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Thinking about eating food activates visual cortex with reduced bilateral cerebellar activation in females with anorexia nervosa: an fMRI study

Research output: Contribution to journalArticle

Samantha J Brooks, Owen O'Daly, Rudolf Uher, Hans-Christoph Friederich, Vincent Giampietro, Michael Brammer, Steven C R Williams, Helgi B Schiöth, Janet Treasure, Iain C Campbell

Original languageEnglish
Article numbere34000
Number of pages11
JournalPL o S One
Volume7
Issue number3
DOIs
Publication statusPublished - 27 Mar 2012

King's Authors

Abstract

Background: Women with anorexia nervosa (AN) have aberrant cognitions about food and altered activity in prefrontal cortical and somatosensory regions to food images. However, differential effects on the brain when thinking about eating food between healthy women and those with AN is unknown.

Methods: Functional magnetic resonance imaging (fMRI) examined neural activation when 42 women thought about eating the food shown in images: 18 with AN (11 RAN, 7 BPAN) and 24 age-matched controls (HC).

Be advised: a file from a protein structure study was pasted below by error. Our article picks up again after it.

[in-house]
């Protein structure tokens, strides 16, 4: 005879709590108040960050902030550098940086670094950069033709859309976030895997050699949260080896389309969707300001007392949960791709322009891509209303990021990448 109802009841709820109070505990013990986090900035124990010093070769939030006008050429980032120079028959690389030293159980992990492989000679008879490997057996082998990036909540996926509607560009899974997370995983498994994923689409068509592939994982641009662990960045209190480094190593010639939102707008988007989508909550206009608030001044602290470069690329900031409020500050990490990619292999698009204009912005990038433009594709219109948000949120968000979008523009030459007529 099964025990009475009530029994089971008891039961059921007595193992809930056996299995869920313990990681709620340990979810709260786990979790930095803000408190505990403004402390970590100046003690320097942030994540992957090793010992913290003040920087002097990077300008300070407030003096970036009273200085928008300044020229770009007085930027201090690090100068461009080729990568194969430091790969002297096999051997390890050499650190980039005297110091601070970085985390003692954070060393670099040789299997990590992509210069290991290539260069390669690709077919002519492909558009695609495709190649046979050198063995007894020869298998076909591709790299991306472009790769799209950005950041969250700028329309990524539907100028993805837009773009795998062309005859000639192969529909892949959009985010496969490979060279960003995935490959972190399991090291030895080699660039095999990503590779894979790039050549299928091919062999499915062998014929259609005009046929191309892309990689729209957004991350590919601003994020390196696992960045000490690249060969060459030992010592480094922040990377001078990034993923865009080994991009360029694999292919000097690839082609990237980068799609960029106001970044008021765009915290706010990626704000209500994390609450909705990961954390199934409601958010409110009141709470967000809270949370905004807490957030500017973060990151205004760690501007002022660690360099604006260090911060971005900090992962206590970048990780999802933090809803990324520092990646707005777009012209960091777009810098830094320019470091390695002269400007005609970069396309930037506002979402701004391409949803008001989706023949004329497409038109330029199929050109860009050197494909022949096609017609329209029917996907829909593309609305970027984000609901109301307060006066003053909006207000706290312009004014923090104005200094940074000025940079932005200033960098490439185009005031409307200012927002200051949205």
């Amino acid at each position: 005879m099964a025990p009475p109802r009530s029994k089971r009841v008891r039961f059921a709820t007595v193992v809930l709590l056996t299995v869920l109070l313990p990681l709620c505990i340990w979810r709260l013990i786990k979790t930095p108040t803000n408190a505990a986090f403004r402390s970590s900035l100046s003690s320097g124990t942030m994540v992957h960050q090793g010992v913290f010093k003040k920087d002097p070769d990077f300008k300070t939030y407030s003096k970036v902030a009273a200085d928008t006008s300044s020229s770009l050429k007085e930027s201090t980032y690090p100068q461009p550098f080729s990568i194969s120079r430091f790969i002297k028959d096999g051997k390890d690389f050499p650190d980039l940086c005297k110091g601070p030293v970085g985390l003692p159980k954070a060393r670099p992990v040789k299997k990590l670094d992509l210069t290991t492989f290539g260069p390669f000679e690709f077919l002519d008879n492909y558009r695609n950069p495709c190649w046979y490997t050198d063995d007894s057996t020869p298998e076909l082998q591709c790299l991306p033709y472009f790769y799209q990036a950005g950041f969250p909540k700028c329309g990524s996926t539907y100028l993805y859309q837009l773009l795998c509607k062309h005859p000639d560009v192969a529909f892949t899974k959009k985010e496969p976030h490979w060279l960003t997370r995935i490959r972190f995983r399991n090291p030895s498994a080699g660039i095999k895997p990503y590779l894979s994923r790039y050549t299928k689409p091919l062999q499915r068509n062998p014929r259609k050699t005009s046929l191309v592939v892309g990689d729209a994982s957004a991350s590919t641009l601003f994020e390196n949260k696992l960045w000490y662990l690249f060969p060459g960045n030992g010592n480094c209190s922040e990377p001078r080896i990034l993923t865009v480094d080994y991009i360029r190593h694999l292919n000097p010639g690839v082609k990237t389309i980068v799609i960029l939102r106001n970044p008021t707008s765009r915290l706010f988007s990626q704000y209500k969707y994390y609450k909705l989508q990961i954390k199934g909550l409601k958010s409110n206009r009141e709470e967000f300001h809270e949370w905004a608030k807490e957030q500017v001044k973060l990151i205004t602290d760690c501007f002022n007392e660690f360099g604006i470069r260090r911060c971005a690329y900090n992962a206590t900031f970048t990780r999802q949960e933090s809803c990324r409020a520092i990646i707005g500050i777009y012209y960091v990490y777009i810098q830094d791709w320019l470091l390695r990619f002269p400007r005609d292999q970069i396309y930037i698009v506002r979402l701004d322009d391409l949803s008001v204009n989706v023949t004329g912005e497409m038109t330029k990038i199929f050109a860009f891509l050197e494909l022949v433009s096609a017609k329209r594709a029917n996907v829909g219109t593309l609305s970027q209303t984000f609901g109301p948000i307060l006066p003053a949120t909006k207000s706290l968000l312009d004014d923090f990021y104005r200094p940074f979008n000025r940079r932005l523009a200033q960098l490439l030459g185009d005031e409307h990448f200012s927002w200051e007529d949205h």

Results: Group contrasts between HC and AN revealed reduced activation in AN in the bilateral cerebellar vermis, and increased activation in the right visual cortex. Preliminary comparisons between AN subtypes and healthy controls suggest differences in cortical and limbic regions.

Conclusions: These preliminary data suggest that thinking about eating food shown in images increases visual and prefrontal cortical neural responses in females with AN, which may underlie cognitive biases towards food stimuli and ruminations about controlling food intake. Future studies are needed to explicitly test how thinking about eating activates restraint cognitions, specifically in those with restricting vs. binge-purging AN subtypes.

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